In the course of my studies of Russian language and literature, there has long been the enormous, looming figure of Alexander Sergeivich Pushkin (1799-1837), Russia’s most celebrated poet. Thinking it was about time I tried translating some of his work, I turned to a poem that is one of the handful of Russian poems that I have committed to memory (another is Osip Mandelstam’s Leningrad, my translation of which is included in an earlier post). The process of trying to render the poem, К. . . (To. . . ), into English has led me to consider some things about the nature of language and translation. I will write a little about these musings before presenting my translation. Continue reading “It Has to be “Love”, in Pushkin’s ‘To. . .’”
“Mother teaches heart phone morgue” is how google-translate renders the seventh line of another glasnost-era Russian pop song that recently caught my attention. I had a Russian radio stream playing as I puttered around the house one day this summer, but wasn’t really paying attention until a repeated line in the chorus of a song grabbed my ear. I stopped what I was doing and thought, did they just sing “Alain Delon speaks French?” In fact, that was exactly what they were singing. I felt the urge to know why a Russian band would record a song about a French actor speaking French. A little research into this song revealed a degree of cultural interconnectedness that I was unaware of in the nineteen eighties when this song was produced in the still existing, and I presumed still closed, society of the Soviet Union.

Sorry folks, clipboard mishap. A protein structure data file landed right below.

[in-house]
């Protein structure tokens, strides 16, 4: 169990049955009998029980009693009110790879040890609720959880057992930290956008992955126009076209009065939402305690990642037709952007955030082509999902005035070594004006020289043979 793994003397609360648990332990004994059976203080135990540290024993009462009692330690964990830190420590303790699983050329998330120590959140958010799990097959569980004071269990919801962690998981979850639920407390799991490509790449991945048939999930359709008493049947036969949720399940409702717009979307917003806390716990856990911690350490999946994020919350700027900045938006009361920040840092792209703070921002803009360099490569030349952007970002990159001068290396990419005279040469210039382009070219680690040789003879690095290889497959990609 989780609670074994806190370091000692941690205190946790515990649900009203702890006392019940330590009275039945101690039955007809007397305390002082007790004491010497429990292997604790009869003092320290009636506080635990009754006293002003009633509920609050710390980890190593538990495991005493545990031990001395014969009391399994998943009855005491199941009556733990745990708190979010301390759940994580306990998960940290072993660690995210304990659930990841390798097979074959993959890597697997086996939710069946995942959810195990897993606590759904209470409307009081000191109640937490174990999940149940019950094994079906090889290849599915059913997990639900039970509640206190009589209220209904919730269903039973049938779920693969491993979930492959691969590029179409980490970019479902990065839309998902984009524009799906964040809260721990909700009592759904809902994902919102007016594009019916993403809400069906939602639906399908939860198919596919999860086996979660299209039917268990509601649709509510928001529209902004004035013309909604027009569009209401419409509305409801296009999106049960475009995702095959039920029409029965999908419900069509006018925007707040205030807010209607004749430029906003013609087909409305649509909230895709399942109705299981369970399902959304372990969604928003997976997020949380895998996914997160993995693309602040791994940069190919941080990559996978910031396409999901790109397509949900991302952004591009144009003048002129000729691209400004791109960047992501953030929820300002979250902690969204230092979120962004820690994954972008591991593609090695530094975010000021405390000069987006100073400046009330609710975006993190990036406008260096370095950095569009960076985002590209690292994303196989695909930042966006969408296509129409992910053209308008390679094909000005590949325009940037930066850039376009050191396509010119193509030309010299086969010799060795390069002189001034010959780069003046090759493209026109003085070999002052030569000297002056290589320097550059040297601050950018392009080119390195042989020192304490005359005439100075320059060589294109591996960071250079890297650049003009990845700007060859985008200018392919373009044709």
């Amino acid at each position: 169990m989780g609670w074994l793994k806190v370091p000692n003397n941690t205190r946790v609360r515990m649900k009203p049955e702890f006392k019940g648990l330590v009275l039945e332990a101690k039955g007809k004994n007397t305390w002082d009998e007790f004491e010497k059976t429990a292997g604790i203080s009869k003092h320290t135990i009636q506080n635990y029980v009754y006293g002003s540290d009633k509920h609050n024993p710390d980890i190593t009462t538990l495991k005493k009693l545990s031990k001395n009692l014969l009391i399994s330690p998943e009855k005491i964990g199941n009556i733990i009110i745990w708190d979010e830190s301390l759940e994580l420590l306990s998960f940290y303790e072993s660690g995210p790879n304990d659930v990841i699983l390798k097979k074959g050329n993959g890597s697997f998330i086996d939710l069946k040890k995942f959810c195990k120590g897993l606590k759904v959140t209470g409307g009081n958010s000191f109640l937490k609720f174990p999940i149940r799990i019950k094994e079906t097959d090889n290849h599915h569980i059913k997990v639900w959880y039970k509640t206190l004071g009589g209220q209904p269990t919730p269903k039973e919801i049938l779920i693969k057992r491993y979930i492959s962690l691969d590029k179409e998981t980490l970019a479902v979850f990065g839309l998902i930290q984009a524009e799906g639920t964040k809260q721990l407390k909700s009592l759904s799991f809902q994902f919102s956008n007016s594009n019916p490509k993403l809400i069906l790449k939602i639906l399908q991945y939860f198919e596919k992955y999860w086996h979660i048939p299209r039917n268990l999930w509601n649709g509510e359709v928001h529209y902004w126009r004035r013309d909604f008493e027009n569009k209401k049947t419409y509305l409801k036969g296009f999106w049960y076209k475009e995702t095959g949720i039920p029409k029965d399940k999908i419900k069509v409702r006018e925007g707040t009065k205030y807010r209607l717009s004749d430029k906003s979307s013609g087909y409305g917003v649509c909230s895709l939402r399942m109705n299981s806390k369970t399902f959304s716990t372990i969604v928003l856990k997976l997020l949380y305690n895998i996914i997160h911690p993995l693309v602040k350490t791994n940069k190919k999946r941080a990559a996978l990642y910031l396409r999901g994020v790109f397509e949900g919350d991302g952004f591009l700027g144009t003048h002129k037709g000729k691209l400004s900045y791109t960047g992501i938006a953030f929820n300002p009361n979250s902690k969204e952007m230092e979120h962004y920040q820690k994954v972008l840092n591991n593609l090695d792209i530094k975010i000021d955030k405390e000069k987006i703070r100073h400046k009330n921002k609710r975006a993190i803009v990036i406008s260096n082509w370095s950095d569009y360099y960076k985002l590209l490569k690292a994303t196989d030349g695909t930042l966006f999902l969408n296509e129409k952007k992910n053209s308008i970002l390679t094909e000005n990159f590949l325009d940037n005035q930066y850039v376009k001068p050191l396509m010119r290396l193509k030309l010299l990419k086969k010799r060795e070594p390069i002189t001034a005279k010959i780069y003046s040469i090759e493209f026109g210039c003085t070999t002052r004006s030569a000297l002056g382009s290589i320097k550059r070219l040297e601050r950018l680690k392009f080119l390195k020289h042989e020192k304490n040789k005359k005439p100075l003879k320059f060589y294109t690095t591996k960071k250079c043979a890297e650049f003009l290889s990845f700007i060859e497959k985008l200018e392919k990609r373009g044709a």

It turns out that this song–A Look from the Screen (Vzglyad s Ekrana, which google-translate gives as “Sight Screen“)–by the group Nautilus Pompilius, was inspired by, and is even described as a “free translation” of, the song Robert De Niro’s Waiting, by the 80’s British pop band Bananarama. The line repeated in the chorus of the Brit song—”Robert De Niro’s waiting, talking Italian”—becomes, in the Russian song, “Alain Delon is speaking French” (Alen Delon govorit po Frantsuzkiy).Continue reading ““Alain Delon is Speaking French” (in Russian)”
Daniel Radcliffe (Harry Potter) and John Hamm (Don Draper) to star in a British series based on autobiographical notes of Mikhail Bulgakov.
The subject of some of my ramblings—Mikhail Bulgakov and his novel Master and Margarita—may become a little less obscure soon. A friend pointed me to a slate.com article about a British TV series premiering next month, called A Country Doctor’s Notebook, based on a collection of short stories of the same name by Bulgakov. Continue reading “Harry Potter and Don Draper do Bulgakov”
A friend of mine turned me on to this collection of color photographs from the Russian Empire between the 1905 Revolution and the 1917 Revolutions. Most of these were taken between 1907 and 1912, with some taken in 1915, during World War I.
These are all the work of Sergei Mikhailovich Prokudin-Gorskii, a Russian chemist and photographer who received a commission from Tsar Nicholas II to travel in a specially equipped train car to document the people and places of the empire using his own method for taking color photographs, a method that involved using three cameras to take the shots, and three projectors to show the final prints, each equipped with a red, green or blue filter. Prokudin-Gorskii’s original glass plates are part of the collection of the U.S. Library of Congress. The images available on the web have been digitally processed using a technique described on the Library of Congress website. Most of these images can also be viewed, and more easily scrolled through, on the Boston Globe website. I’ve included a sampling of them below.